As for wildlife, look out for birds like wheatears, ravens and peregrines; out to sea you may be lucky enough to see porpoise or dolphins, and someone once told me they had seen a basking shark, although I never have. If you are out and about early you may see a roe deer and you will almost certainly be able to watch the feral goats at any time of the day. For the best views access the Valley, park in Lynton and climb Hollerday Hill, via the path behind the Town Hall. The cliff-top path will take your breath away, with views out over the Foreland and South Wales. If heights are a worry then there’s a wider, less vertiginous, path inland. Once you reach Windy Corner the Valley is laid out before you as if you are in a hot-air balloon. You will look out over the cricket ground, past Rugged Jack and Castle Rock towards Lee Abbey and beyond.
The Valley of Rocks draws many thousands of visitors each year, it is one of Exmoor’s most famous locations – after all it is very attractive. If you’ve never been then I highly recommend it, although if you are looking for seclusion I would suggest you go early or late in the day as it can get busy, or go in the winter to appreciate just how wild it can be. Make sure it’s not too windy though, the shape of the valley tunnels a strong westerly wind and it can be difficult to maintain your balance when it’s truly wild.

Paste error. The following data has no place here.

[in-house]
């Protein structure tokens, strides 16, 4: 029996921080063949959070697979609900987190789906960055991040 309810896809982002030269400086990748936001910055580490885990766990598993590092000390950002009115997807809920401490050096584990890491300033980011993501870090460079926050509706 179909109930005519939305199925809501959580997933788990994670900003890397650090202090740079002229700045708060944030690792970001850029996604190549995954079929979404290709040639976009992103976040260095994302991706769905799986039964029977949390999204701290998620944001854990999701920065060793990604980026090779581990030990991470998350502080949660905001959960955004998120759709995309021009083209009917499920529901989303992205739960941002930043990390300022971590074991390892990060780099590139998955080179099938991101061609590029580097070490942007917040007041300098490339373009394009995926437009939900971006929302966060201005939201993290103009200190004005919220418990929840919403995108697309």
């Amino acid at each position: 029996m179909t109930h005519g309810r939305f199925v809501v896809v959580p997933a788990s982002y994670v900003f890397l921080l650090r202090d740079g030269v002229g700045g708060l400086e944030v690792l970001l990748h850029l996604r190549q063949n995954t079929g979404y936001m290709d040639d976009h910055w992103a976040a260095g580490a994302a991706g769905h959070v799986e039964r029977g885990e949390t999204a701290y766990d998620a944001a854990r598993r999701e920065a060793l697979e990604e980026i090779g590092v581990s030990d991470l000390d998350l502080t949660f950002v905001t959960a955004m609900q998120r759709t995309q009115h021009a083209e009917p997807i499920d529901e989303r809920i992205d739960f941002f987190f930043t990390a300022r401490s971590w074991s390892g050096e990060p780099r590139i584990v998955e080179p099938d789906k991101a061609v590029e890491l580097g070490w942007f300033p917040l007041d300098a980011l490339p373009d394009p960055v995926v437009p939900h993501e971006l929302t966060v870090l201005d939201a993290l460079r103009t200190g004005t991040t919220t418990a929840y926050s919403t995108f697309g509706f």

I enjoy the words of Robert Southey; he is credited with naming the area ‘Little Switzerland’, although I believe what he actually said was “there was something distinctly Alpine in its appearance”.
There most certainly is sir.